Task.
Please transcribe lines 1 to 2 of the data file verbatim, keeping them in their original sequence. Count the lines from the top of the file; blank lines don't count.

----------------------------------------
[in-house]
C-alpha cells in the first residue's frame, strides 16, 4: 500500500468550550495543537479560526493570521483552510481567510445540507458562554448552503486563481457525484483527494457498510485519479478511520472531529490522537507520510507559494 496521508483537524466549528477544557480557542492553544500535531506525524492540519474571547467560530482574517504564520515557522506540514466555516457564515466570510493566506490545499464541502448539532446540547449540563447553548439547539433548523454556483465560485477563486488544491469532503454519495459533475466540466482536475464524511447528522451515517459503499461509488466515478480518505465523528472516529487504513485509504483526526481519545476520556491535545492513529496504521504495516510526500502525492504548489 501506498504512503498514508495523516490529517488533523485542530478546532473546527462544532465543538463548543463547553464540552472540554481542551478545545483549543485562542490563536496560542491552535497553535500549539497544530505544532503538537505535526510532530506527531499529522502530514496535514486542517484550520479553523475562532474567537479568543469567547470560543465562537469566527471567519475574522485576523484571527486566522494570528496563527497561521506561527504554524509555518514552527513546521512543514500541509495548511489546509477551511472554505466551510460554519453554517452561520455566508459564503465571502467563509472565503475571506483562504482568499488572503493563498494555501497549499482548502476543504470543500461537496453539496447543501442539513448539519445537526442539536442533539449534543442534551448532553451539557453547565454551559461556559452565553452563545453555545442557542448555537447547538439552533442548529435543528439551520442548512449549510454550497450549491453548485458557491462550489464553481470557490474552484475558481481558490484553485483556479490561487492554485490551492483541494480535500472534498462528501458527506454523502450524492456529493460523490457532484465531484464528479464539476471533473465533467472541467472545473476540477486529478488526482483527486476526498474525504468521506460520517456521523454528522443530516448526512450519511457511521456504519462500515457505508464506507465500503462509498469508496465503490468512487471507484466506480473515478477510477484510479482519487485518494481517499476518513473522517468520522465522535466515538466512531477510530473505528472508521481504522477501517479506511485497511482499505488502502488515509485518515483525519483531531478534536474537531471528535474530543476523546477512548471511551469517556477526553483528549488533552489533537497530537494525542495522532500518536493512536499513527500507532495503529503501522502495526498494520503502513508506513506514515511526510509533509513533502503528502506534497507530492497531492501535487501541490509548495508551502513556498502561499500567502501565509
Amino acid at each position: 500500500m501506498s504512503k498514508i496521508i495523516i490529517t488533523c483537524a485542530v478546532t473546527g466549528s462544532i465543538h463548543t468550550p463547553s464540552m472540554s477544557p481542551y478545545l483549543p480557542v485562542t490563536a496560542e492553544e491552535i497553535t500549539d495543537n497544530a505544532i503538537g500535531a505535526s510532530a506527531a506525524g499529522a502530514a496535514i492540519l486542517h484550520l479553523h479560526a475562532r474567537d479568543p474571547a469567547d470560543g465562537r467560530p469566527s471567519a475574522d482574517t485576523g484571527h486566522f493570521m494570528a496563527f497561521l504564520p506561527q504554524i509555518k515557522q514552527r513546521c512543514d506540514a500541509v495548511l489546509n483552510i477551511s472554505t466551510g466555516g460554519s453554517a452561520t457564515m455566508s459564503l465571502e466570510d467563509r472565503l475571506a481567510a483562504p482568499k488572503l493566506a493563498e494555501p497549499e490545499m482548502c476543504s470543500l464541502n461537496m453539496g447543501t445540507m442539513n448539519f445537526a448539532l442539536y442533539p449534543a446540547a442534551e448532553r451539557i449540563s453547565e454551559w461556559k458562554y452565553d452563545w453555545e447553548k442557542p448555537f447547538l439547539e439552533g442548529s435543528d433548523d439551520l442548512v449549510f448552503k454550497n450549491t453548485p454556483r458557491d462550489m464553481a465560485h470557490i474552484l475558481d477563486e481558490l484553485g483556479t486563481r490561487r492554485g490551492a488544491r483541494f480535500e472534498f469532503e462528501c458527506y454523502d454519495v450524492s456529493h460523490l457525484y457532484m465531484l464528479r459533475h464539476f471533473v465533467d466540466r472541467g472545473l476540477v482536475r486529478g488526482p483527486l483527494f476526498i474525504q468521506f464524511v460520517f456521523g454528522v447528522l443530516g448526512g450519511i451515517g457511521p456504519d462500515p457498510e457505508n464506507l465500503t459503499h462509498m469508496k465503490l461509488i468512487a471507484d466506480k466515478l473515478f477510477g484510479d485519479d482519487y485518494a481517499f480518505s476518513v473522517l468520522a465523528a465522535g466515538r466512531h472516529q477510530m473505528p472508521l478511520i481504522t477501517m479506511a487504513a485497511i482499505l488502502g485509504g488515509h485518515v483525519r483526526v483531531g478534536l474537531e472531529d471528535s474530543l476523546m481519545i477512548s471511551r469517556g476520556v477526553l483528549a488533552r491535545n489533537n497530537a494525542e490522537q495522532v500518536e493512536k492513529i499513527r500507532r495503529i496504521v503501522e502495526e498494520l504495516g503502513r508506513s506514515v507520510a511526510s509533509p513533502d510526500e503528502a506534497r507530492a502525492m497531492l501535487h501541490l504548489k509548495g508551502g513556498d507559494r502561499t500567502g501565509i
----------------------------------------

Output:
[in-house]
C-alpha cells in the first residue's frame, strides 16, 4: 500500500468550550495543537479560526493570521483552510481567510445540507458562554448552503486563481457525484483527494457498510485519479478511520472531529490522537507520510507559494 496521508483537524466549528477544557480557542492553544500535531506525524492540519474571547467560530482574517504564520515557522506540514466555516457564515466570510493566506490545499464541502448539532446540547449540563447553548439547539433548523454556483465560485477563486488544491469532503454519495459533475466540466482536475464524511447528522451515517459503499461509488466515478480518505465523528472516529487504513485509504483526526481519545476520556491535545492513529496504521504495516510526500502525492504548489 501506498504512503498514508495523516490529517488533523485542530478546532473546527462544532465543538463548543463547553464540552472540554481542551478545545483549543485562542490563536496560542491552535497553535500549539497544530505544532503538537505535526510532530506527531499529522502530514496535514486542517484550520479553523475562532474567537479568543469567547470560543465562537469566527471567519475574522485576523484571527486566522494570528496563527497561521506561527504554524509555518514552527513546521512543514500541509495548511489546509477551511472554505466551510460554519453554517452561520455566508459564503465571502467563509472565503475571506483562504482568499488572503493563498494555501497549499482548502476543504470543500461537496453539496447543501442539513448539519445537526442539536442533539449534543442534551448532553451539557453547565454551559461556559452565553452563545453555545442557542448555537447547538439552533442548529435543528439551520442548512449549510454550497450549491453548485458557491462550489464553481470557490474552484475558481481558490484553485483556479490561487492554485490551492483541494480535500472534498462528501458527506454523502450524492456529493460523490457532484465531484464528479464539476471533473465533467472541467472545473476540477486529478488526482483527486476526498474525504468521506460520517456521523454528522443530516448526512450519511457511521456504519462500515457505508464506507465500503462509498469508496465503490468512487471507484466506480473515478477510477484510479482519487485518494481517499476518513473522517468520522465522535466515538466512531477510530473505528472508521481504522477501517479506511485497511482499505488502502488515509485518515483525519483531531478534536474537531471528535474530543476523546477512548471511551469517556477526553483528549488533552489533537497530537494525542495522532500518536493512536499513527500507532495503529503501522502495526498494520503502513508506513506514515511526510509533509513533502503528502506534497507530492497531492501535487501541490509548495508551502513556498502561499500567502501565509